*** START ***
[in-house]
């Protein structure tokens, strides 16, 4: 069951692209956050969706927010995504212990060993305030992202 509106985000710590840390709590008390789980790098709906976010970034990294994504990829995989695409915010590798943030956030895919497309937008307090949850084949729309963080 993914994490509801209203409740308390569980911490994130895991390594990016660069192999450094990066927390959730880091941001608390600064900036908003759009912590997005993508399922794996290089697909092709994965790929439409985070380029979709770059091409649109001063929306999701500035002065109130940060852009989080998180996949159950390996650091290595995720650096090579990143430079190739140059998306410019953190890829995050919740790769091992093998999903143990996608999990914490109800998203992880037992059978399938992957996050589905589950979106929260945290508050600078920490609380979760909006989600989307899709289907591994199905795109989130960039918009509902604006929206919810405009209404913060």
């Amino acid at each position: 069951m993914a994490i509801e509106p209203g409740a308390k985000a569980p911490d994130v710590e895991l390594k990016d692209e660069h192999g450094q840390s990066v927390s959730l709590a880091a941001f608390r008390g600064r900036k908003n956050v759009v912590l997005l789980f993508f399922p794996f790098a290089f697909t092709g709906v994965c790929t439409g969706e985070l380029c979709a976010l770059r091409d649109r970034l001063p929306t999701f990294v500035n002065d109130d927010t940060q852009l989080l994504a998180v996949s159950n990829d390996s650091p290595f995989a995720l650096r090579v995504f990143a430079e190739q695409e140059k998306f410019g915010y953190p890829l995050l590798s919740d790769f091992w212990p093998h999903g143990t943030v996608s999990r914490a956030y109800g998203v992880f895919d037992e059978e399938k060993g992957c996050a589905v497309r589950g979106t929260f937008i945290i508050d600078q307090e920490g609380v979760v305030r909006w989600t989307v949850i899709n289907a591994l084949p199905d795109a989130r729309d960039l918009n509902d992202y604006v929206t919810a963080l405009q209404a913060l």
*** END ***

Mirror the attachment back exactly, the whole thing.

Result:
[in-house]
């Protein structure tokens, strides 16, 4: 069951692209956050969706927010995504212990060993305030992202 509106985000710590840390709590008390789980790098709906976010970034990294994504990829995989695409915010590798943030956030895919497309937008307090949850084949729309963080 993914994490509801209203409740308390569980911490994130895991390594990016660069192999450094990066927390959730880091941001608390600064900036908003759009912590997005993508399922794996290089697909092709994965790929439409985070380029979709770059091409649109001063929306999701500035002065109130940060852009989080998180996949159950390996650091290595995720650096090579990143430079190739140059998306410019953190890829995050919740790769091992093998999903143990996608999990914490109800998203992880037992059978399938992957996050589905589950979106929260945290508050600078920490609380979760909006989600989307899709289907591994199905795109989130960039918009509902604006929206919810405009209404913060």
């Amino acid at each position: 069951m993914a994490i509801e509106p209203g409740a308390k985000a569980p911490d994130v710590e895991l390594k990016d692209e660069h192999g450094q840390s990066v927390s959730l709590a880091a941001f608390r008390g600064r900036k908003n956050v759009v912590l997005l789980f993508f399922p794996f790098a290089f697909t092709g709906v994965c790929t439409g969706e985070l380029c979709a976010l770059r091409d649109r970034l001063p929306t999701f990294v500035n002065d109130d927010t940060q852009l989080l994504a998180v996949s159950n990829d390996s650091p290595f995989a995720l650096r090579v995504f990143a430079e190739q695409e140059k998306f410019g915010y953190p890829l995050l590798s919740d790769f091992w212990p093998h999903g143990t943030v996608s999990r914490a956030y109800g998203v992880f895919d037992e059978e399938k060993g992957c996050a589905v497309r589950g979106t929260f937008i945290i508050d600078q307090e920490g609380v979760v305030r909006w989600t989307v949850i899709n289907a591994l084949p199905d795109a989130r729309d960039l918009n509902d992202y604006v929206t919810a963080l405009q209404a913060l």